2)       How did you make notes/research?
It’s been a long and slightly random accumulation of ideas and scribbles, really. For notes, I have lots of different notebooks which inevitably get lost around the house or stolen by the children for drawing on. Occasionally, just as I’m falling asleep, I’ll think of a perfect phrase or an important plot point and write myself a text message so that I’ll remember it in the morning. Although, sometimes I’ll read it back the next day and wonder what the hell I was talking about…
Research-wise it was a case of finding a balance between anecdotal stories (which are obviously very personal) and medical information (which can be quite dry and detached). A checklist of dementia symptoms doesn’t tell you what it’s actually like to experience the condition, or the effect it can have on relationships. For the emotional side of the story I spent a long time reading through diaries, blogs and articles written by people who are living with dementia, along with the perspectives of their carers and families. Hopefully the book brings together both sides of the situation; the sometimes innocuous day-to-day experiences, and the deep psychological impact.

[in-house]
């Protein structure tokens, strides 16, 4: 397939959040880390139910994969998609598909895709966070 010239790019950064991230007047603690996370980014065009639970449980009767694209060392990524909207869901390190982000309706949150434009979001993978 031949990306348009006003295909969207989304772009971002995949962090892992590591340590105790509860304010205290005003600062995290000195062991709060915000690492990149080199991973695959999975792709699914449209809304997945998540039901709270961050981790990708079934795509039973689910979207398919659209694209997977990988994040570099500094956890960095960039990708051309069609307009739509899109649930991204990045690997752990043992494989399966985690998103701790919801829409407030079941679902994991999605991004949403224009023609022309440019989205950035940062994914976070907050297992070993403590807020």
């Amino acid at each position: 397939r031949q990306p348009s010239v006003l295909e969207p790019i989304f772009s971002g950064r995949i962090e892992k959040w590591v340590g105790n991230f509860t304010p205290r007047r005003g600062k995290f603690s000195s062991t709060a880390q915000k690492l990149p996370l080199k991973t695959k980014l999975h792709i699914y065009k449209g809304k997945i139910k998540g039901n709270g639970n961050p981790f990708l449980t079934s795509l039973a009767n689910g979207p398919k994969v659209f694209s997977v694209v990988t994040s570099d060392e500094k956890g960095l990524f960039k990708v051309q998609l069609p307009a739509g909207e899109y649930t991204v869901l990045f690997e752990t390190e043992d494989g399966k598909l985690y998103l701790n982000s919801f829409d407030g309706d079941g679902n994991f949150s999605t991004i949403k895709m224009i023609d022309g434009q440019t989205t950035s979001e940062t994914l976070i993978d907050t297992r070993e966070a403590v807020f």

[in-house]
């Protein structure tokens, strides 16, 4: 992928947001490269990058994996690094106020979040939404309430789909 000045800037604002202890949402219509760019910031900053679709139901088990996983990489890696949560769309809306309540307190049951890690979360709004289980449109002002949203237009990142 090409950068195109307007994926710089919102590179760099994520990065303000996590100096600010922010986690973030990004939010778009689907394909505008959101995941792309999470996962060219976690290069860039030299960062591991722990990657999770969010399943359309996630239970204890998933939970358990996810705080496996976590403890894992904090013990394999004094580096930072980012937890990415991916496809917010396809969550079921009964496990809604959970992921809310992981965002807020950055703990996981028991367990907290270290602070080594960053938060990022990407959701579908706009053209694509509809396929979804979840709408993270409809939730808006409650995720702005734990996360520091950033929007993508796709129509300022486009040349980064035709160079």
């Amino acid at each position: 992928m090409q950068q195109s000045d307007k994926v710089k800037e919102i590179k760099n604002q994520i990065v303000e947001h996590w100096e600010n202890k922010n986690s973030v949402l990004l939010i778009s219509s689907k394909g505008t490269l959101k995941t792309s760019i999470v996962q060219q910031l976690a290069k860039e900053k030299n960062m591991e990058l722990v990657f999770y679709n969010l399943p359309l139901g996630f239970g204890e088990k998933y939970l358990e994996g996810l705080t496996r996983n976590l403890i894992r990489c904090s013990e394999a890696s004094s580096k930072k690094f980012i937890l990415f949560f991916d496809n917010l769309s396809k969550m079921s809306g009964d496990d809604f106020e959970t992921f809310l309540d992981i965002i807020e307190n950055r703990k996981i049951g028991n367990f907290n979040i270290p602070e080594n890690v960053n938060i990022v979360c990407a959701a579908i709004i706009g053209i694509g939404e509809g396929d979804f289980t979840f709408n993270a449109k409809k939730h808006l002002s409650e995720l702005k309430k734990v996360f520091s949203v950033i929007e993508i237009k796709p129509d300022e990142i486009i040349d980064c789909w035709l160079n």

3)       Which authors/books/films inspired your novel writing?
I tend to get inspired by whatever I happen to be reading/watching at the time, to be honest. In the last few years I’ve become much more influenced by short stories and flash fiction – I really admire the ability to create a fully-formed fictional world within a few hundred words. I think the skills needed to tie together a short story are extremely useful when applied to novel writing as you’re forced to make each chapter or scene as succinct as possible. My favourite author in all of time and space is Kurt Vonnegut, so in general he’s probably been the biggest influence on the way I’d like to get my thoughts out on paper.